The process of getting thoughts out of our heads and into the real world is incredibly slowed down as they first have to be converted to mechanical motion, whether it’s our fingers to write or type, or our larynx to speak and pronounce.
As you can see, we listen 10x faster then we write. This holds true not just for language but any form of information- images, video, and audio.
This gets at the very problem BCI’s are aiming to solve: increasing our cognitive bandwidth, as our Input ability exponentially exceeds our Output ability.
So Where Are We Today?
Currently there are several commercial BCI’s that are routinely used by thousands of people, such as deep brain stimulators that alleviate Parkinson’s Disease symptoms, cochlear implants that restore hearing and and even retinal implants that restore vision.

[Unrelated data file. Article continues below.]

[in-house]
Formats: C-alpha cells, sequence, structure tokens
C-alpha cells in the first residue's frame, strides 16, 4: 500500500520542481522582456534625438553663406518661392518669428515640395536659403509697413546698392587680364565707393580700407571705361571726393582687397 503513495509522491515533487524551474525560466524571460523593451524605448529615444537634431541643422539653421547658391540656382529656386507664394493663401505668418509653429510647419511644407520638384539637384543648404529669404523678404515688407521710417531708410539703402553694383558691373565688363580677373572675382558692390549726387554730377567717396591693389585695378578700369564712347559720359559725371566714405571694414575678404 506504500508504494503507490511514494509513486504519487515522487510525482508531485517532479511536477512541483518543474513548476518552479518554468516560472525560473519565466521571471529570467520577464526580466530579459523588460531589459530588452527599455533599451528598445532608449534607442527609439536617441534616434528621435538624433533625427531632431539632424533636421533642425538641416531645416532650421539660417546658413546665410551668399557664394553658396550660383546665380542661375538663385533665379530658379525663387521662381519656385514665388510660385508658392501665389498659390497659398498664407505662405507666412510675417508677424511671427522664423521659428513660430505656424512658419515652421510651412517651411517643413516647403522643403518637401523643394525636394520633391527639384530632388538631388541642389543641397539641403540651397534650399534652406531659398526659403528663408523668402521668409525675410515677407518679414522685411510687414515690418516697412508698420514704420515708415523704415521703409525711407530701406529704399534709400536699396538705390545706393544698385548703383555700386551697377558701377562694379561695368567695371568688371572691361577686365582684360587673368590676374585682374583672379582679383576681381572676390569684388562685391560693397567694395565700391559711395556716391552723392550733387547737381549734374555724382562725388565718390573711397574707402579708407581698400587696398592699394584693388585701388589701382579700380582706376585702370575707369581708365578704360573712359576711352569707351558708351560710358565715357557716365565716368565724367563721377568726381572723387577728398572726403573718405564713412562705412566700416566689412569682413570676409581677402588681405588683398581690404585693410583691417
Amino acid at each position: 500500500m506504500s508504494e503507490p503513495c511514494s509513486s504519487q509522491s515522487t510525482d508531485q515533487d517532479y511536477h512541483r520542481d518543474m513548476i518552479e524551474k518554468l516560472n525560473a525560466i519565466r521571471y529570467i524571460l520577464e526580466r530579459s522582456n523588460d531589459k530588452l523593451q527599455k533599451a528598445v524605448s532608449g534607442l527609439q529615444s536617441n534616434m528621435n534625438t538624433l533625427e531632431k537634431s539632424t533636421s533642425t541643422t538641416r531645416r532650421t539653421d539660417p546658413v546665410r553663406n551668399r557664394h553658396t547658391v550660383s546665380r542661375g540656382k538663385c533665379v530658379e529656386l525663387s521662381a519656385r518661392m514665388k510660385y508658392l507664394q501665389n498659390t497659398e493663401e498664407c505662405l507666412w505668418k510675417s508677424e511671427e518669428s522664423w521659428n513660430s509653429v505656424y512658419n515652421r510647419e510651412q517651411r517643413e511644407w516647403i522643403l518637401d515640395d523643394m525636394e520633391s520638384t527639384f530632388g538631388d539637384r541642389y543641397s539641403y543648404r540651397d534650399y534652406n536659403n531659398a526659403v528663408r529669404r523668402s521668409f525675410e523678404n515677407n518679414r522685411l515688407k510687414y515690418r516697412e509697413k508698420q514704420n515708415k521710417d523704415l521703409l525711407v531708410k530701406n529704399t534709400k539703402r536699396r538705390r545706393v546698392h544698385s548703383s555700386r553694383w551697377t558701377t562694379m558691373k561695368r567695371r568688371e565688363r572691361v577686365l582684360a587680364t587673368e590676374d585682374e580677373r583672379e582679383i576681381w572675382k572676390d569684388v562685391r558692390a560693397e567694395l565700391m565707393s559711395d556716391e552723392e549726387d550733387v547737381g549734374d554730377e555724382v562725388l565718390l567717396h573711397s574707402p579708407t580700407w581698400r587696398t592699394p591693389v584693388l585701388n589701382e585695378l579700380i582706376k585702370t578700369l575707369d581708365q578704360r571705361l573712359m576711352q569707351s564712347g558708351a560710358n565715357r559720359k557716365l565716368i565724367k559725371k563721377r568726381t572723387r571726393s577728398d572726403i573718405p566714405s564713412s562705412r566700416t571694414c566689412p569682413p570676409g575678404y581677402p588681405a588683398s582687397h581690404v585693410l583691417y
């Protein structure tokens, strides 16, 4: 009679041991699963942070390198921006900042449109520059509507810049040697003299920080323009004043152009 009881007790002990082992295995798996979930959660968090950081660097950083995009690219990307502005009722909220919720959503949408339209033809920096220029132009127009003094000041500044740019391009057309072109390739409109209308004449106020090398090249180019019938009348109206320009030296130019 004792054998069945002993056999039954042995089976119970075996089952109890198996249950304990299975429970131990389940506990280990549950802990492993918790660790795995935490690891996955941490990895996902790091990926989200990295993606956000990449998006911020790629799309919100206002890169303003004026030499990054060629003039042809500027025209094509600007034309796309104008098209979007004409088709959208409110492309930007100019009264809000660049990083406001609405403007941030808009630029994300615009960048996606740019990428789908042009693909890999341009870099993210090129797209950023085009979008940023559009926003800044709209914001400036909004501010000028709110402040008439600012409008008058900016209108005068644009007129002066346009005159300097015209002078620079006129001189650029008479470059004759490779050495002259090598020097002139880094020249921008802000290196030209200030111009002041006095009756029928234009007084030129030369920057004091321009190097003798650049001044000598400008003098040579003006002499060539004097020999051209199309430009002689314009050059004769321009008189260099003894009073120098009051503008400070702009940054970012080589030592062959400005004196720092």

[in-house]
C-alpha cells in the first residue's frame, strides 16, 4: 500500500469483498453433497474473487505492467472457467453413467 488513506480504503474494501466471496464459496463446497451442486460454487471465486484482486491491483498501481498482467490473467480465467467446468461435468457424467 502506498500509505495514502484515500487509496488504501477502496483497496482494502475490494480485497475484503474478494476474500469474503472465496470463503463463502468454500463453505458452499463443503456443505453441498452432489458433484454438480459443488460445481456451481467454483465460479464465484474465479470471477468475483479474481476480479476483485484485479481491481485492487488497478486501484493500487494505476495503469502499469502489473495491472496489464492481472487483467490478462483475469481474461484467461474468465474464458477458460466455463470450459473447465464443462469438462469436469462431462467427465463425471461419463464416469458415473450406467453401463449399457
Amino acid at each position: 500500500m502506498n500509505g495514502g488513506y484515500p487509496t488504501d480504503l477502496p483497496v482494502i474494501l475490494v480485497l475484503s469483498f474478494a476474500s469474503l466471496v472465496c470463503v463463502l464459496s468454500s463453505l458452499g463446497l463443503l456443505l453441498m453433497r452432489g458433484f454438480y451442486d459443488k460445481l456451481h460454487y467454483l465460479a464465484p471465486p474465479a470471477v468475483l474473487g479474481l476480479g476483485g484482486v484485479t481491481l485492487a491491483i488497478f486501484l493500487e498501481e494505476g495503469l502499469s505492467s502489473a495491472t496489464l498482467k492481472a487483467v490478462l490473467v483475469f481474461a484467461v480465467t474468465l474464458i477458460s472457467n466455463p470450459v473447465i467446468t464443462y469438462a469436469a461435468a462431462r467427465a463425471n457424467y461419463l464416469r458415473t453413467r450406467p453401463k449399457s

Here are some of today’s BCI’s:
Scientific application aside, EEG BCI’s have become fairly affordable over the years. You can pick up a headset at Amazon for a hundred bucks:
There are even brain games…
Health aside, the exciting stuff is yet to come. Here are some possibilities:
Brain to Computer
Here are some potential advantages of why you would want to connect your brain to a computer:
- Being able to capture your ideas into words, images or even video in real time, without the need to “recreate” them with software
- Access information and data from the Internet on the fly
- Upload your memories
- Download knowledge and possibly skill sets (questionable as of now)
- Have a cognitive AI assistant to aid you in decision making and task management